Intravenous zoledronic acid versus placebo in children with glucocorticoid-induced osteoporosis: A randomized, double-blind, multi-national phase 3 trial



Glucocorticoids (GCs) prescribed for chronic pediatric illnesses are associated with osteoporotic fractures.


This study aims to determine the efficacy and safety of intravenous (IV) zoledronic acid (ZA) compared with placebo to treat pediatric GC-induced osteoporosis (GIO).


Children aged 5 to 17 years with GIO were enrolled in this multinational, randomized, double-blind, placebo-controlled phase 3 trial ( NCT 00799266). Eligible children were randomly assigned 1:1 to 6 monthly IV ZA 0.05 mg/kg or IV placebo. The primary end point was the change in lumbar spine bone mineral density z score (LSBMDZ) from baseline to month 12. Incident fractures and safety were assessed.


Thirty-four children were enrolled (mean age 12.6 ± 3.4 years [18 on ZA, 16 on placebo]), all with low-trauma vertebral fractures (VFs). LSBMDZ increased from −2.13 ± 0.79 to −1.49 ± 1.05 on ZA, compared with −2.38 ± 0.90 to −2.27 ± 1.03 on placebo (least squares means difference 0.41 [95% CI, 0.02-0.81; P = .04]); when corrected for height z score, the least squares means difference in LBMDZ was 0.75 [95% CI, 0.27-1.22; P = .004]. Two children on placebo had new low-trauma VF vs none on ZA. Adverse events (AEs) were reported in 15 of 18 children (83%) on ZA, and in 12 of 16 (75%) on placebo, most frequently within 10 days after the first infusion. There were no deaths or treatment discontinuations due to treatment-emergent AEs.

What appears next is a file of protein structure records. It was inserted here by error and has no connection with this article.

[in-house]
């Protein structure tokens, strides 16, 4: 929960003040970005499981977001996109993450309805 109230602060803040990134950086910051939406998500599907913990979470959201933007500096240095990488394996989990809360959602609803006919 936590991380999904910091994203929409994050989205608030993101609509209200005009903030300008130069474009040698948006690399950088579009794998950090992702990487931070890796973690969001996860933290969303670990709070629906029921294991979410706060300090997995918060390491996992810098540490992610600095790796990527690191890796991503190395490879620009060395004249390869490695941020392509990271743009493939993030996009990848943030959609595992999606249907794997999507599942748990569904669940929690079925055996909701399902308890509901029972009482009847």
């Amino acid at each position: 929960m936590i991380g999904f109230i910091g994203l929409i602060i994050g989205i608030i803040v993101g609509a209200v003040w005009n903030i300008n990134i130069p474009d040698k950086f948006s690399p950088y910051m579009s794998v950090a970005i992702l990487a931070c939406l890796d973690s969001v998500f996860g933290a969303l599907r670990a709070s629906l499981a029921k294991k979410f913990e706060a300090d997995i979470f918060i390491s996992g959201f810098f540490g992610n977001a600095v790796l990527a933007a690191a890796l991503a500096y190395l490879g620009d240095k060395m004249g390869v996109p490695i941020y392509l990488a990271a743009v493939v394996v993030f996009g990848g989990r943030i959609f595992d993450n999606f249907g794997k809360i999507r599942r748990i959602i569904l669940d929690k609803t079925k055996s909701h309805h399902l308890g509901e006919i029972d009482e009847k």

LSBMDZ increased significantly on ZA compared with placebo over 1 year in children with GIO. Most AEs occurred after the first infusion.

Lead Researchers

Link to Publication


  1. Leanne Ward

    Senior Scientist, CHEO Research Institute

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